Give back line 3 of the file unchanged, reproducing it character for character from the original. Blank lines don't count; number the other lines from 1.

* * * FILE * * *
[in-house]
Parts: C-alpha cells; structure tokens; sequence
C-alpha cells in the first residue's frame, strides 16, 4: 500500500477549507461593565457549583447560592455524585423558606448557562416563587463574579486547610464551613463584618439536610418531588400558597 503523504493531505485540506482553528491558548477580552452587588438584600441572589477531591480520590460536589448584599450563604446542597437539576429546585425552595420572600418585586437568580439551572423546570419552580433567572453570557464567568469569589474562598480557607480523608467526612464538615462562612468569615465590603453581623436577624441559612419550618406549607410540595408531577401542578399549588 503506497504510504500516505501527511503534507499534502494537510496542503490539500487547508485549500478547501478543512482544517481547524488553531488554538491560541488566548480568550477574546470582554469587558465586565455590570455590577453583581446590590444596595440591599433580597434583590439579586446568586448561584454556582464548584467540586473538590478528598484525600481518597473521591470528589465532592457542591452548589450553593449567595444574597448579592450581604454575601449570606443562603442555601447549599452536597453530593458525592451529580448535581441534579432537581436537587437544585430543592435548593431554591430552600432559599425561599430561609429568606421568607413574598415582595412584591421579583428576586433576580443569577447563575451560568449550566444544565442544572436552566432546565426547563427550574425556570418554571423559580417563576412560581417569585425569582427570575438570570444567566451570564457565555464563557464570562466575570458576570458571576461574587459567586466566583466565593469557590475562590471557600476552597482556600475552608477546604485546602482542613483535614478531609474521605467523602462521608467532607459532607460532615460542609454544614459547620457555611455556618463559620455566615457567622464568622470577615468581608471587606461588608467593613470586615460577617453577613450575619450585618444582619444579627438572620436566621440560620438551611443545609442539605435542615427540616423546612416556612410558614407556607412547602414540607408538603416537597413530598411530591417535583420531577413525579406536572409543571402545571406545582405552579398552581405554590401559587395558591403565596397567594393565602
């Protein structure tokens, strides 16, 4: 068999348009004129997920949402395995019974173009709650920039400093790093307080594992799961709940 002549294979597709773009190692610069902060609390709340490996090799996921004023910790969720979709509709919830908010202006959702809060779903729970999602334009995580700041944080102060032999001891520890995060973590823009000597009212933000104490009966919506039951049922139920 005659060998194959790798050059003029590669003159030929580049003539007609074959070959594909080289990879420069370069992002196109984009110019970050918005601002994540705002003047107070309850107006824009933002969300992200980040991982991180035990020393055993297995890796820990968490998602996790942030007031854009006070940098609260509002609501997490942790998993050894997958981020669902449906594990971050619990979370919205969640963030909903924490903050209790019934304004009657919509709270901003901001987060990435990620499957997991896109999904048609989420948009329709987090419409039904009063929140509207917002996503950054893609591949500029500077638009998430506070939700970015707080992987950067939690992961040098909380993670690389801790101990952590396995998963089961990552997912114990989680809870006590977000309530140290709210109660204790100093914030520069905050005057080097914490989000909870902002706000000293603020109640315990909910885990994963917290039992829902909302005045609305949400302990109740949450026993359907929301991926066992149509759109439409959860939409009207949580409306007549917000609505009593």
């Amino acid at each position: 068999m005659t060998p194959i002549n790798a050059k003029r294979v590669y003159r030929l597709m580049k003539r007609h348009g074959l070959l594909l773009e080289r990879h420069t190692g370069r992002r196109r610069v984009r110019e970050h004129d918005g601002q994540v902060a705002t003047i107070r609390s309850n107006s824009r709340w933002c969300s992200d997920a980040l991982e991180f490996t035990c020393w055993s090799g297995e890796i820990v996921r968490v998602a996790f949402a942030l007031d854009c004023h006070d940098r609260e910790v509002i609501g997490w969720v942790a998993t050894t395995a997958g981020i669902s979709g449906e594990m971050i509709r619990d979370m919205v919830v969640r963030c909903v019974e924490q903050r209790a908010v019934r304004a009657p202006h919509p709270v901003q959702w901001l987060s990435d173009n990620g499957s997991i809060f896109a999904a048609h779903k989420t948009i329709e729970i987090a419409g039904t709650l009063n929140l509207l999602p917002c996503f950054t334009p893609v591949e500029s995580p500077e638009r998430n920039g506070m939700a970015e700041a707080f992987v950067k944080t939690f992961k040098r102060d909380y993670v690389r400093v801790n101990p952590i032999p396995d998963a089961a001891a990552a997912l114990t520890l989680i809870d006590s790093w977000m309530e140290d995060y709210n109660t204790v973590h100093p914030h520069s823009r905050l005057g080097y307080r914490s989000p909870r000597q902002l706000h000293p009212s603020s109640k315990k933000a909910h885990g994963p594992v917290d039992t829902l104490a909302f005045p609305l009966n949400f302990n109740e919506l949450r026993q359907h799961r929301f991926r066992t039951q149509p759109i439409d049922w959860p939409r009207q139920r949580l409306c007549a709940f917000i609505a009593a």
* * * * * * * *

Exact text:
C-alpha cells in the first residue's frame, strides 16, 4: 500500500477549507461593565457549583447560592455524585423558606448557562416563587463574579486547610464551613463584618439536610418531588400558597 503523504493531505485540506482553528491558548477580552452587588438584600441572589477531591480520590460536589448584599450563604446542597437539576429546585425552595420572600418585586437568580439551572423546570419552580433567572453570557464567568469569589474562598480557607480523608467526612464538615462562612468569615465590603453581623436577624441559612419550618406549607410540595408531577401542578399549588 503506497504510504500516505501527511503534507499534502494537510496542503490539500487547508485549500478547501478543512482544517481547524488553531488554538491560541488566548480568550477574546470582554469587558465586565455590570455590577453583581446590590444596595440591599433580597434583590439579586446568586448561584454556582464548584467540586473538590478528598484525600481518597473521591470528589465532592457542591452548589450553593449567595444574597448579592450581604454575601449570606443562603442555601447549599452536597453530593458525592451529580448535581441534579432537581436537587437544585430543592435548593431554591430552600432559599425561599430561609429568606421568607413574598415582595412584591421579583428576586433576580443569577447563575451560568449550566444544565442544572436552566432546565426547563427550574425556570418554571423559580417563576412560581417569585425569582427570575438570570444567566451570564457565555464563557464570562466575570458576570458571576461574587459567586466566583466565593469557590475562590471557600476552597482556600475552608477546604485546602482542613483535614478531609474521605467523602462521608467532607459532607460532615460542609454544614459547620457555611455556618463559620455566615457567622464568622470577615468581608471587606461588608467593613470586615460577617453577613450575619450585618444582619444579627438572620436566621440560620438551611443545609442539605435542615427540616423546612416556612410558614407556607412547602414540607408538603416537597413530598411530591417535583420531577413525579406536572409543571402545571406545582405552579398552581405554590401559587395558591403565596397567594393565602